🎙️ Black Faculty Salon
April 21, 2022
Cite Black Barnard’s inaugural Faculty Salon featured esteemed Barnard Professors Monica L. Miller and Kim F. Hall.
Throughout the evening, the scholars shared reflections on navigating the world of academia as Black women scholars.
Their discussion ranged across topics, from the injustices and possibilities of the archive, to developing a framework that centers Black people and their humanity, to the importance of rest and community in fighting burnout.
Monica L. Miller: Yes, I was interested in the theory, but it’s always about the people. So part of my writing process is making sure I’m always attending to that. Especially when you write about fashion, which people think is frivolous. It’s really important to think about how it matters to the people.
View full event recap ➡️
📽️ Cite Black Barnard Installation
February 28, 2022 - March 4, 2022
Partnering with the Movement Lab at the Milstein Center, our first installation included:
- Short excerpts from scholarly or popular articles written by Black Barnard faculty
- Images relevant to their work
- An edited compilation of clips from their lectures and performances.
This exhibit provided an immersive engagement in Barnard faculty work, which can connect to classes in which these texts are taught, as well as bringing in community members who might not otherwise experience the project.
View full event recap ➡️
📝 Faculty & Staff Cite-a-Thon
February 10, 2022
Kicking off our spring programming, as well as Black History Month, the second annual Faculty & Staff Cite-A-Thon presented the opportunity for Faculty and Staff to collaborate on a resource prioritizing recognition of the contributions Black Barnard faculty members make to scholarship, public intellectual life, and throughout the arts.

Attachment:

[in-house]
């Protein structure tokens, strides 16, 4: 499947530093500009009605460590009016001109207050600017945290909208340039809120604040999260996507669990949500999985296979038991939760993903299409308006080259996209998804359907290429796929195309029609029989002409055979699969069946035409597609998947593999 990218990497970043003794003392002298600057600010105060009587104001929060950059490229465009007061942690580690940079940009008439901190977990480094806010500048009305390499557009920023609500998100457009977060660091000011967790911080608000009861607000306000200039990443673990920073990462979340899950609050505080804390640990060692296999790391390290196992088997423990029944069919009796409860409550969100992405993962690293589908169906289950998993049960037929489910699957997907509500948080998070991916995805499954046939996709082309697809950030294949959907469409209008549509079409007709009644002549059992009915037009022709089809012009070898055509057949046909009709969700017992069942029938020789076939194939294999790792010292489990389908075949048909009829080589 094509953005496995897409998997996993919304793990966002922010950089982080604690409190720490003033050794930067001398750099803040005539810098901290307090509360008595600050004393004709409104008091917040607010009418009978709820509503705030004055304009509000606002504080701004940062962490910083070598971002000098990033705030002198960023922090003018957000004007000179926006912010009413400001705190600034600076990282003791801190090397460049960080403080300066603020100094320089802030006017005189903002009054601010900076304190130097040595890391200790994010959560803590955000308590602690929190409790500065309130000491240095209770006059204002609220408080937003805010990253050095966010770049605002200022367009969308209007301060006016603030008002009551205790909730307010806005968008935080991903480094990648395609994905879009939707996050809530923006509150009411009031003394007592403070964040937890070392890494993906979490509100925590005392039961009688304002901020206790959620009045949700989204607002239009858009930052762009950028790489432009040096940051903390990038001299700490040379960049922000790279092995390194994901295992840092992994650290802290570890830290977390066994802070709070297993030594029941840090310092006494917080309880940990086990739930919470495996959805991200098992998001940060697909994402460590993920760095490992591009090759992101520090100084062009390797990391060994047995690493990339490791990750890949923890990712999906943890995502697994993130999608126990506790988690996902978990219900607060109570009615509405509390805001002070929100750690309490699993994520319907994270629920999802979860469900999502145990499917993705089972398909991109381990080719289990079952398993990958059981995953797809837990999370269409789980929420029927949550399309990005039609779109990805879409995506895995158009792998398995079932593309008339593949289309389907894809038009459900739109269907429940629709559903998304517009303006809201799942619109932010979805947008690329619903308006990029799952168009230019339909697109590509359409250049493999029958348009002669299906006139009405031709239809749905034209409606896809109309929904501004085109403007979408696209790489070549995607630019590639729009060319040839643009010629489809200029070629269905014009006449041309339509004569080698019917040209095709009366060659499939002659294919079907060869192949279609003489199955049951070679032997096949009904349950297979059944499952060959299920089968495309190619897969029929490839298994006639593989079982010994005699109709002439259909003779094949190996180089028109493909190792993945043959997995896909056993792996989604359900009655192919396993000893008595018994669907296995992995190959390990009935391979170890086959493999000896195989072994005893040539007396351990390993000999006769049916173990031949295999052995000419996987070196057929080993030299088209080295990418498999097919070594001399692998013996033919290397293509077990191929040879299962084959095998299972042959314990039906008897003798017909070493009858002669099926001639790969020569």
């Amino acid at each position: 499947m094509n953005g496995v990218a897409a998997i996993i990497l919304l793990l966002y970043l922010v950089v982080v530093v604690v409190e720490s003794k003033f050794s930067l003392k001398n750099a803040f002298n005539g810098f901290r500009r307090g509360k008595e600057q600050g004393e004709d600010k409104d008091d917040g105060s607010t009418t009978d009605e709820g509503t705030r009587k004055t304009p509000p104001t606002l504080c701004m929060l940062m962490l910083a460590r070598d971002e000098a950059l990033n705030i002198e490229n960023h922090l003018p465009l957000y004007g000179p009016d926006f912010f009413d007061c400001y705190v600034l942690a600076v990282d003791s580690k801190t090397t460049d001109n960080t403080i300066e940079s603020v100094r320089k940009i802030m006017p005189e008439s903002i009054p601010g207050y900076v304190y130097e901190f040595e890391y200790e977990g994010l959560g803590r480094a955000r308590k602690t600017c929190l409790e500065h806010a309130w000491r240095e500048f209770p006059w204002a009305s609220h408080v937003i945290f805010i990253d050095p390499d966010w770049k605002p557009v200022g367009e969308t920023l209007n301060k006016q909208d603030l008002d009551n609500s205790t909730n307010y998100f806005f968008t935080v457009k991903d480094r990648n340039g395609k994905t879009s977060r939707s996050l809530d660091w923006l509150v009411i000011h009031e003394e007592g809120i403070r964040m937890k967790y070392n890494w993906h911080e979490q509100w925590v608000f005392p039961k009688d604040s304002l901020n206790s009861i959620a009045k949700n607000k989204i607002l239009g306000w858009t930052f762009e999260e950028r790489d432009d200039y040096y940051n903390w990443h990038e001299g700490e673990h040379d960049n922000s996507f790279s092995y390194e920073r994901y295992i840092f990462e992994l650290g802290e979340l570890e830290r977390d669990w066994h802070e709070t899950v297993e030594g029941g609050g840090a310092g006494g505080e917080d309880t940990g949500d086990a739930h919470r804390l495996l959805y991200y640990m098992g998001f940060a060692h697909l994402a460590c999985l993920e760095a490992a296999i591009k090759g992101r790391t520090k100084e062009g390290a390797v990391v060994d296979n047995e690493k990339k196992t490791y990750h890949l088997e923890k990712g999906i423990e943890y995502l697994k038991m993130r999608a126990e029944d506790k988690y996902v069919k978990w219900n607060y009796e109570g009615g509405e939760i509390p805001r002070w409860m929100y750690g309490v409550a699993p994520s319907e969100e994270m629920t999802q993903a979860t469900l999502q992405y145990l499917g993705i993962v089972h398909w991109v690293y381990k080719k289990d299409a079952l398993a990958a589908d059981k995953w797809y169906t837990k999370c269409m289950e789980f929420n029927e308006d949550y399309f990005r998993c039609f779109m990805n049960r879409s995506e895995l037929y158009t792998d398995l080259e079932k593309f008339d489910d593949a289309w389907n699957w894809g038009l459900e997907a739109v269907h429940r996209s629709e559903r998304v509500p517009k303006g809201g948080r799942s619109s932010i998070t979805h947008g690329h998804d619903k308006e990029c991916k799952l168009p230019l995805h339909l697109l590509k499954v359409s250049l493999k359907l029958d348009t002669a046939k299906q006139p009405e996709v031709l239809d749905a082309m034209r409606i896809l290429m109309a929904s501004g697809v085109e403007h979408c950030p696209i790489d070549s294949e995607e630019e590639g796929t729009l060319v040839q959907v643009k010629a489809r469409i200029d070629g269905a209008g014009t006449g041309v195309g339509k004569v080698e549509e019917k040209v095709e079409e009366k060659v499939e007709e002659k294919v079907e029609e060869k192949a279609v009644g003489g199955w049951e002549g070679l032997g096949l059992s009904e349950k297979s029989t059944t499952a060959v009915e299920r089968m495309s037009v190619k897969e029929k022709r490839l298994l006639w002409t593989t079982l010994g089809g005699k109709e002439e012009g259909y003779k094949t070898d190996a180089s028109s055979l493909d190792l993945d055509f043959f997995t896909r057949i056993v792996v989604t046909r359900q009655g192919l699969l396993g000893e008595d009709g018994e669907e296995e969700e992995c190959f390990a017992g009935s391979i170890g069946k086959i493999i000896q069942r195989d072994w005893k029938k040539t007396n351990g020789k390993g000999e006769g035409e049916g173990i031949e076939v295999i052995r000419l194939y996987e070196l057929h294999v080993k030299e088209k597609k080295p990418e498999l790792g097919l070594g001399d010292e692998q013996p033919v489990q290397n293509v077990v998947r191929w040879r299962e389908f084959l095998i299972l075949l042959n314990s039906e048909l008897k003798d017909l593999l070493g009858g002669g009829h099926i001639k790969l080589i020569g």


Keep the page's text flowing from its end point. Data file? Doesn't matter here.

During the event, participants were able to read and engage with scholarly and artistic material by Black Barnard faculty.
Thanks to our attendees, four new citations were written for four texts by Black Barnard faculty! ⚡️
“I keep hearing people wrestle with an important but never-ending question: ‘Does change happen from the bottom up or the top down?’
If I am doing my thinking work in my corner, where does it go—does it radiate up/down/outward/anywhere? Who is organizing it all?’ I think these questions come from a feeling of isolation—like, who is paying attention? Who is listening? Is change happening?
This intro to the special issue of BCRW’s Scholar and Feminist beautifully celebrates and honors the work of Ntozoke Shange -- and in doing so, lovingly reorients, maybe even rejects, the above questions.” View full citation ➡️ - Prof. Cecelia Lie-Spahn, English & First Year Foundation